While researching my latest book, I've come across quite a bit of material on the study of anatomy in the Regency era. One of my protagonists was a surgeon and has taken up the profession of anatomist. Science and medicine at the time was on the verge of great discoveries, but society's aversion to studying the human body after death made it difficult for the medical community to perform their research. During this time only the corpses of executed criminals could be dissected for medical research. In London alone this amounted to about 50 cadavers, but demand far outweighed the supply which led to the rise of resurrection men, or grave robbers. The fear of grave robbers became so great in fact that families often guarded the corpse until it was sufficiently decomposed and thus useless for dissection. They also used Mortsafes, an iron cage, around the coffin until decomposition occurred, but only the rich could afford such measures.
In 1828 two infamous resurrection men, Burke and Hare, committed at least 17 murders, selling the unusually fresh corpses to anatomists in Scotland. Both were arrested and executed, and ironically, Burke's body was publicly dissected in Edinburgh, his skeleton and death mask are still on display at the Royal College of Surgeon's museum. It wasn't until 1832 that Parliament passed the Anatomy Act, allowing the delivery of unclaimed bodies to anatomy schools. And while dissection was legitimized, the poor remained fearful of being snatched after death. The study of anatomy was nothing new during the Regency however. Leonardo da Vinci dissected and studied around 30 corpses between 1506 and 1511. Though after his anatomist mentor died of plague in 1511 he abandoned his anatomical project and sadly his notes and intricate drawings remained undiscovered for centuries. While slightly gruesome in their subject matter, these are some of my favorite works of art.
I've always been fascinated by the study of anatomy. While in college, among the various art classes required for my degree (Art History), I took a life drawing class. And while we sketched live models we also examined anatomical drawings to gain a better understanding of muscles and tendons that comprise the contours of the human form. While these drawings are somewhat macabre, I have always found them quite beautiful in their intricacy.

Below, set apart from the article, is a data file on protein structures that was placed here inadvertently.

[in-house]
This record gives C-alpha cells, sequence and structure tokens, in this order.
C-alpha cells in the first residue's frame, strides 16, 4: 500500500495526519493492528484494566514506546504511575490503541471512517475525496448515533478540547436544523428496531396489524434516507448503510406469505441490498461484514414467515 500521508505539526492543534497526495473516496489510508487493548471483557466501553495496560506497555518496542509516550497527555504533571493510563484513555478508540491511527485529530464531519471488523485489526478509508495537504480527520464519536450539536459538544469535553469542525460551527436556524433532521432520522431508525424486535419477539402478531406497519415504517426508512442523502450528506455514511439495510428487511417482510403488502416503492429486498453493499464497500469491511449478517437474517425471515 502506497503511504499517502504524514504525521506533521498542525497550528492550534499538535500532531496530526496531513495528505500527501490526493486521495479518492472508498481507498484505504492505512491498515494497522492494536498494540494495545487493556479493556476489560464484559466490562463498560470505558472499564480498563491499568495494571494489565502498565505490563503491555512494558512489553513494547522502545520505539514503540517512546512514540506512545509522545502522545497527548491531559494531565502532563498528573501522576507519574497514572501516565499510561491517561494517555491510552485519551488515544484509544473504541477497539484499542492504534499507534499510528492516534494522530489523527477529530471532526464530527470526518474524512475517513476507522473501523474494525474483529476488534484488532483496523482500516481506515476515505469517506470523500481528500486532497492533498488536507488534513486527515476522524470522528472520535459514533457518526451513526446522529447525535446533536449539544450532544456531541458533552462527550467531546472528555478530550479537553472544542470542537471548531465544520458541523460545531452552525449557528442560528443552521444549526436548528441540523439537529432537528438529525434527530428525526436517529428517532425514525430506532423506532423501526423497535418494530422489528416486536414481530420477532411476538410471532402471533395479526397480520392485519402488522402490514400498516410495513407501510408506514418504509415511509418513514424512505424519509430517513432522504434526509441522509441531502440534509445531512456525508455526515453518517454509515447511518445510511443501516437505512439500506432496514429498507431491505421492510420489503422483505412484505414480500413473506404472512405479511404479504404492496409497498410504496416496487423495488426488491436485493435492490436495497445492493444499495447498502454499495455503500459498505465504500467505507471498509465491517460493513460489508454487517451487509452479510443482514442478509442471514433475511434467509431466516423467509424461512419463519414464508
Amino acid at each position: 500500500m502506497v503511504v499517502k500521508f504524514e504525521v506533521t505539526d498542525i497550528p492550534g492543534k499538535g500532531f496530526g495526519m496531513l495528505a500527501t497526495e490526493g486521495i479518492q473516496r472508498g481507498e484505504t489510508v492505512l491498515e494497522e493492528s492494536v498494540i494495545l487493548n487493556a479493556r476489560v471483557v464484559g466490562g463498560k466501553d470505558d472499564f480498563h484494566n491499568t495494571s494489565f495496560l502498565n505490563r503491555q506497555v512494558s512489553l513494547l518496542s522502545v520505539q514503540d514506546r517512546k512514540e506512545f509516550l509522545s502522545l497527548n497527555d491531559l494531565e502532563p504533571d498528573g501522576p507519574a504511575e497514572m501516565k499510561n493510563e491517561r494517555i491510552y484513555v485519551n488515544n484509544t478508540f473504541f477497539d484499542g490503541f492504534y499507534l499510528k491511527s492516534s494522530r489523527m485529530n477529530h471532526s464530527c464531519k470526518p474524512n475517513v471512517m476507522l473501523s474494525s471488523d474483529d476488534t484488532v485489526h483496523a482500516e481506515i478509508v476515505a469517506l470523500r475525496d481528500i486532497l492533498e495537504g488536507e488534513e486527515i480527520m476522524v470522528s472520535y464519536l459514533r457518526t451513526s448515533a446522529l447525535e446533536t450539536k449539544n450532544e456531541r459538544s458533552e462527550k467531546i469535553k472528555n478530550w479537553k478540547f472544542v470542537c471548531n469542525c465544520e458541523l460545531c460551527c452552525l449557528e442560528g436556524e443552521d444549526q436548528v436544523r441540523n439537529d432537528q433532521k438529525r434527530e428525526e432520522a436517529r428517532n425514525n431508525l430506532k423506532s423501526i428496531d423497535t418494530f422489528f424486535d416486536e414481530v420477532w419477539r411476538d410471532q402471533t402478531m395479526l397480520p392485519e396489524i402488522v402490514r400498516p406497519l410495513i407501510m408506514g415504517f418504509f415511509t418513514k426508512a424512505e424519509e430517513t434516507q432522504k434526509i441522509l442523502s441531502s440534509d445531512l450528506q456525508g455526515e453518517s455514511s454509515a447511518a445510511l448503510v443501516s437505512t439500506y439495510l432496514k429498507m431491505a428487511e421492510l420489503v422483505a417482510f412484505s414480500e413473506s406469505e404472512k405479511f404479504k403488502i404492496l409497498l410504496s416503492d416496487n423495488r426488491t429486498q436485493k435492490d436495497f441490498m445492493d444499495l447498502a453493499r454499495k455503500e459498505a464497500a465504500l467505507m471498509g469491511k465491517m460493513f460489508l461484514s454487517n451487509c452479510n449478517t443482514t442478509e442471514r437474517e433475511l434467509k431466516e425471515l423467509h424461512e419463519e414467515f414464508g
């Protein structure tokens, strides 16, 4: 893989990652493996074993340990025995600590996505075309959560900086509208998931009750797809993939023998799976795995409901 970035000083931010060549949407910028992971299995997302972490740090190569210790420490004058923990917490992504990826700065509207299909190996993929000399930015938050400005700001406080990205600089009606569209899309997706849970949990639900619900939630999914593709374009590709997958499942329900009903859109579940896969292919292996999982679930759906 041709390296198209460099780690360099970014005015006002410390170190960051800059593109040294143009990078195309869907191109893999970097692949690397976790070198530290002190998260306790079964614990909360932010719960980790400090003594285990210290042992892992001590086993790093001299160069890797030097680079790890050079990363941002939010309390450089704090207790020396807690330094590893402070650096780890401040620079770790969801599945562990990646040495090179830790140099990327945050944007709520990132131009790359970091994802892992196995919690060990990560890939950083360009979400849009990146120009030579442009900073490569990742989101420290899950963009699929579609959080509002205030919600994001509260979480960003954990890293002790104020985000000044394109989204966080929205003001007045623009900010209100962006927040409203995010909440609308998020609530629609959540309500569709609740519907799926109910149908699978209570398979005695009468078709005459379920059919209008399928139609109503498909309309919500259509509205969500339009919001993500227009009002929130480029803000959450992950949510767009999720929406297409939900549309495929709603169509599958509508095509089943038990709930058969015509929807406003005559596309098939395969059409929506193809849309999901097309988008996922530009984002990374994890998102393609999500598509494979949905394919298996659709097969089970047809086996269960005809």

During my extensive research (I perhaps got a little carried away with this subject as I delved deeper) I came across the Anatomical Venus, an 18th century wax figure that could be peeled away to uncover the musculature and organs within the human body. The most striking thing about these wax figures is not the anatomical depictions however; it is their almost erotic poses and expressions. They were adorned with human hair and jewelry, looking as they were in the throes of ecstasy at the moment of dissection. So yes, they are slightly disturbing, but beautiful none the less. And while a knee jerk reaction might be to condemn eroticizing these figures, at the time this would have been indicative of religious art which often times had similar expressions depicting a sacred, mystical experience rather than an erotic one.
I had never really thought of anatomy as an art form, but clearly it is when you look at the plethora of works created over the centuries. It is a true marriage of art and science.